Thus, one of the major points of Allen’s assessment is itself mistaken because it operates from a false understanding of the relationship between emotions and reasoning.

As an aside, Allen’s assertion that “we must realize that appeals to religious experience typically do not function as a decisive apologetic” (41) is shifty in its wording (“typically”) while also being mistaken, as philosophers like Richard Swinburne, Caroline Franks Davis, Keith Yandell, and the like have made the argument from religious experience a powerful apologetic tool. Moreover, people like Alvin Plantinga have argued (persuasively, in my opinion), that we can have a rational basis for belief in God through properly basic belief and religious experience.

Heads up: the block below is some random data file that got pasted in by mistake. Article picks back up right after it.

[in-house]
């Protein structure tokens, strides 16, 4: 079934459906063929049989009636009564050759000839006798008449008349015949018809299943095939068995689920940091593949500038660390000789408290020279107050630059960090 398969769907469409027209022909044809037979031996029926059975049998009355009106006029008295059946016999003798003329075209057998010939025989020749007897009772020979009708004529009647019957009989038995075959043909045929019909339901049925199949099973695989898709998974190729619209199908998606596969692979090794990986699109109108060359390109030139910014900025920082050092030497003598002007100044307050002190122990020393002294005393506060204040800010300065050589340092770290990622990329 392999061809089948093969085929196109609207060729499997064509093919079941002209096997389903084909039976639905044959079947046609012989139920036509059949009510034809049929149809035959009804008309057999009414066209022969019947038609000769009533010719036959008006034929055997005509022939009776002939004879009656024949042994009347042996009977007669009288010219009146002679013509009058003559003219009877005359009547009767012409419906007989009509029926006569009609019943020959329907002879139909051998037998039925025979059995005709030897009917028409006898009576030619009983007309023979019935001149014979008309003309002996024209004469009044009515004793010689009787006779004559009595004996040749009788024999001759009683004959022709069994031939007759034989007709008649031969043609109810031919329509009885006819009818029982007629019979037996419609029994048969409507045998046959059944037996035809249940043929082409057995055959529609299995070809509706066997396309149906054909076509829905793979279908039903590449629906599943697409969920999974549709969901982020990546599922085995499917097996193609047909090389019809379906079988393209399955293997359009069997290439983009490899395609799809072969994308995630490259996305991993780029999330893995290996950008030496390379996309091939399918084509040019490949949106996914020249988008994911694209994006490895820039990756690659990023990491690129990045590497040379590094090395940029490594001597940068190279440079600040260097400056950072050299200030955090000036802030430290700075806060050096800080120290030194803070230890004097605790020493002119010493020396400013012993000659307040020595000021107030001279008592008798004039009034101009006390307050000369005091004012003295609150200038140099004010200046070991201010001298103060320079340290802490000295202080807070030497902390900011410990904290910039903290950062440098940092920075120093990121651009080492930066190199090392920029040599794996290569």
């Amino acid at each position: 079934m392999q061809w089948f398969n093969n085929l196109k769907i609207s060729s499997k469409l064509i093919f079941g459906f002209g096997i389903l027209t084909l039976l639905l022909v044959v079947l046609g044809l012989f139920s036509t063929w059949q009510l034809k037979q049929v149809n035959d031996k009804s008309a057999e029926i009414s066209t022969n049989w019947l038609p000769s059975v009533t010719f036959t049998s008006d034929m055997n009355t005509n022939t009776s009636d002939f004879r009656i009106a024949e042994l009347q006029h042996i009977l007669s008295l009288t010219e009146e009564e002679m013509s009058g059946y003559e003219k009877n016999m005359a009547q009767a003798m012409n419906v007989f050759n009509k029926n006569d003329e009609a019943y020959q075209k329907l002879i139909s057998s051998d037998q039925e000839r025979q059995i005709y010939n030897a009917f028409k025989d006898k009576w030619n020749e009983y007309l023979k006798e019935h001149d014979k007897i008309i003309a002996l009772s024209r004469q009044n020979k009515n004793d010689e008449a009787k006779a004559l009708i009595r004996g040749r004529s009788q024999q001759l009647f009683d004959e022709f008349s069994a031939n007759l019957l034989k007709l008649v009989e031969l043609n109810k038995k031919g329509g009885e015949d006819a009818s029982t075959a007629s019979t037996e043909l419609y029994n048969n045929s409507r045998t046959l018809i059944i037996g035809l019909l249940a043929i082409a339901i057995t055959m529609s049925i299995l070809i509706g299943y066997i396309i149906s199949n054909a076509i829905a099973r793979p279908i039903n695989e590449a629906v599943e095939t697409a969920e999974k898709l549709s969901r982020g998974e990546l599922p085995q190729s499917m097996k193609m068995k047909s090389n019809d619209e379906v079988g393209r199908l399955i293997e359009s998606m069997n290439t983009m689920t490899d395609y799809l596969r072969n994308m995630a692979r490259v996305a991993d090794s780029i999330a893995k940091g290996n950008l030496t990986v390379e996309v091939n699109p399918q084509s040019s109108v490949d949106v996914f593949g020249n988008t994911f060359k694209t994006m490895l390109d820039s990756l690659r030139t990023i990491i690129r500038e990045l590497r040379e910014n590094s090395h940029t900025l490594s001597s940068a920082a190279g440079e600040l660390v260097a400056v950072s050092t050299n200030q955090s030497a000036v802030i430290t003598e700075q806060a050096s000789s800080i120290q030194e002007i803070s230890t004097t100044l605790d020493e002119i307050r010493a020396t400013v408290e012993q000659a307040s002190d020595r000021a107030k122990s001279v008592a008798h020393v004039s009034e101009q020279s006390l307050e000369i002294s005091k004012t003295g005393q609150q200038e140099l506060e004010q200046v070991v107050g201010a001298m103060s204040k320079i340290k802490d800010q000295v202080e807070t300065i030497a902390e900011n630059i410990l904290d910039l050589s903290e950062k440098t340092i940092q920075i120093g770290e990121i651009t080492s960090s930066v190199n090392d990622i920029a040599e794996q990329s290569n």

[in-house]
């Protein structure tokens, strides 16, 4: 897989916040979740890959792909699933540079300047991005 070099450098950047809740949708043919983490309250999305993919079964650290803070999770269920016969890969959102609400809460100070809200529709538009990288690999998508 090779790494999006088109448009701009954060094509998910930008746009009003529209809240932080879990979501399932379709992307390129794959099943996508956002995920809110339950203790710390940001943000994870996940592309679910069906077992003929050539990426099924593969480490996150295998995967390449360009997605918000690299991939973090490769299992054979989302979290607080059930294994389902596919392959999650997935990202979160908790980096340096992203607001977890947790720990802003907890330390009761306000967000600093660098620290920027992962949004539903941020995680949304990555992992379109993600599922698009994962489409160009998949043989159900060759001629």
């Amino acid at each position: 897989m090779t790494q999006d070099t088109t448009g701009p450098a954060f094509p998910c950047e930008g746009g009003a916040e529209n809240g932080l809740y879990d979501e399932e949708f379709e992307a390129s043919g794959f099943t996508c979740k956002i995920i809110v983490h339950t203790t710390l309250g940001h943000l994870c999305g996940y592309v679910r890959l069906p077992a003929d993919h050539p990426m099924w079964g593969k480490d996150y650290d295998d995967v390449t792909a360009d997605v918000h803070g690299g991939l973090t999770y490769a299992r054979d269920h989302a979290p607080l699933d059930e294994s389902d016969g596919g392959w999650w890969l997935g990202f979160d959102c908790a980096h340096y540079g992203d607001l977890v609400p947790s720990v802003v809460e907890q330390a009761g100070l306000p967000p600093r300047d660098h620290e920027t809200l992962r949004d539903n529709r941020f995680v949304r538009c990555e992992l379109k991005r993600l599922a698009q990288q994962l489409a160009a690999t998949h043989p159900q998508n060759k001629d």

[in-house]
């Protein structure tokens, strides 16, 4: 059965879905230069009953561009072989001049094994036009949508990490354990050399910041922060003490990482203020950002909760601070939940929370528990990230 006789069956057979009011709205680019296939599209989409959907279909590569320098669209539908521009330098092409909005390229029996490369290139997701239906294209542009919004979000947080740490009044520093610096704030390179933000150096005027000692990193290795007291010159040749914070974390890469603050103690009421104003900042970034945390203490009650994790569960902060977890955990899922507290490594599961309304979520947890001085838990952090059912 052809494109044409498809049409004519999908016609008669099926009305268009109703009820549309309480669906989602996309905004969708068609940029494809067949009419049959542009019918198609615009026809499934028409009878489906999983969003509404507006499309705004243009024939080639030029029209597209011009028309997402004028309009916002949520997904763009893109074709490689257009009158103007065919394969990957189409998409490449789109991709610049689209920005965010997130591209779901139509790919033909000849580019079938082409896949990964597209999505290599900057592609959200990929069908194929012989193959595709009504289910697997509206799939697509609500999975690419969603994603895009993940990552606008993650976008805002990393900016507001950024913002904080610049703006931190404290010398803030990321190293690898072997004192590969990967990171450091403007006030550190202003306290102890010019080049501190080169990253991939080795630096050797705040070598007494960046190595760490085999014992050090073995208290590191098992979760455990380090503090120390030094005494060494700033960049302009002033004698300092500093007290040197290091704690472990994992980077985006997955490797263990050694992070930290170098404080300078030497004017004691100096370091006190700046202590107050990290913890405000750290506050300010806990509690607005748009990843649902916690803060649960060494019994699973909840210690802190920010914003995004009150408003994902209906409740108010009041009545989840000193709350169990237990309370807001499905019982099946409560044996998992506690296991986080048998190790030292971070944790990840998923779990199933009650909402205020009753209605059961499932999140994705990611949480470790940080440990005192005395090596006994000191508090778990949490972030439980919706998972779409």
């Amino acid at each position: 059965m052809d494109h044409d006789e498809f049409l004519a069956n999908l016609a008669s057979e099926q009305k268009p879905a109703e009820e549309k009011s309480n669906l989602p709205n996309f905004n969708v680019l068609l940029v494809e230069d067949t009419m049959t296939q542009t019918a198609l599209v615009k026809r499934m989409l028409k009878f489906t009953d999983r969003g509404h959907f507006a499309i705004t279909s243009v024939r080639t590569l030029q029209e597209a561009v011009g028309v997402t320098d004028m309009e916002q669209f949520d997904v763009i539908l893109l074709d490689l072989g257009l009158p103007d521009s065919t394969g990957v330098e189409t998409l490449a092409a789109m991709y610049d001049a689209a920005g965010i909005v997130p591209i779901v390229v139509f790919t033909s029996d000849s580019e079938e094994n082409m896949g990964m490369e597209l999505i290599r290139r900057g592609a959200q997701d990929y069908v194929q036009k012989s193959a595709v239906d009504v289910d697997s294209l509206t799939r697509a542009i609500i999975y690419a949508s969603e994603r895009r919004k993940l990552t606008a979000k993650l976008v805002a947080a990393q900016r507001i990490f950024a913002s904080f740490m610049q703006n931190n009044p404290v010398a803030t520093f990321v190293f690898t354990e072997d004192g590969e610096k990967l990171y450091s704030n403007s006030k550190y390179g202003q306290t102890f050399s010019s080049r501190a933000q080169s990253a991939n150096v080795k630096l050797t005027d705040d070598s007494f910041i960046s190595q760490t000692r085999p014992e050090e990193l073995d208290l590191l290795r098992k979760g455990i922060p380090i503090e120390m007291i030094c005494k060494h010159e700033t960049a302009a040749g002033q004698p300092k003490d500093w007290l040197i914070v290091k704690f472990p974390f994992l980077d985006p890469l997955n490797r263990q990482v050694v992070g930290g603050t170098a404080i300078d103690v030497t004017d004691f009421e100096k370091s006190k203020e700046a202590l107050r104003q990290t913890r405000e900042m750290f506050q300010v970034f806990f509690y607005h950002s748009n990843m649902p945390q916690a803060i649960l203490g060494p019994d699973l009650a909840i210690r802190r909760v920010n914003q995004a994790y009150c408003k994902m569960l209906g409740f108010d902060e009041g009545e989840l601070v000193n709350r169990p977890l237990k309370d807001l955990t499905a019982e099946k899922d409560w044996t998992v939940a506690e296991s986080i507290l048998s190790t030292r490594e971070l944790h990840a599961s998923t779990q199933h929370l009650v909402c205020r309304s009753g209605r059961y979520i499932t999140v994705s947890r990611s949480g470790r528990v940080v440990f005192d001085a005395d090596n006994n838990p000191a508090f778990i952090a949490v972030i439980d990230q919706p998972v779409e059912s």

Can Women Do Apologetics?

Alongside Allen’s constant stream of arguing that women think more emotionally, there is the question of what exactly that is supposed to mean. Again and again we are treated to quotes like the one shared above and those below:

“[W]omen are naturally more cognizant of their emotions… depending on them as the primary validation for our beliefs directly affects our judgment.” (42)
“[I]n mentoring many women over the years, I have found it very common that rather than evaluate an idea on its merits, they are instead more reluctant to adopt an idea if it actuates negative feelings, or more eager to accept it because of positive ones.” (42)
“As women, we should welcome the challenge of defending our faith, even if this pushes us out of our comfort zone.” (45)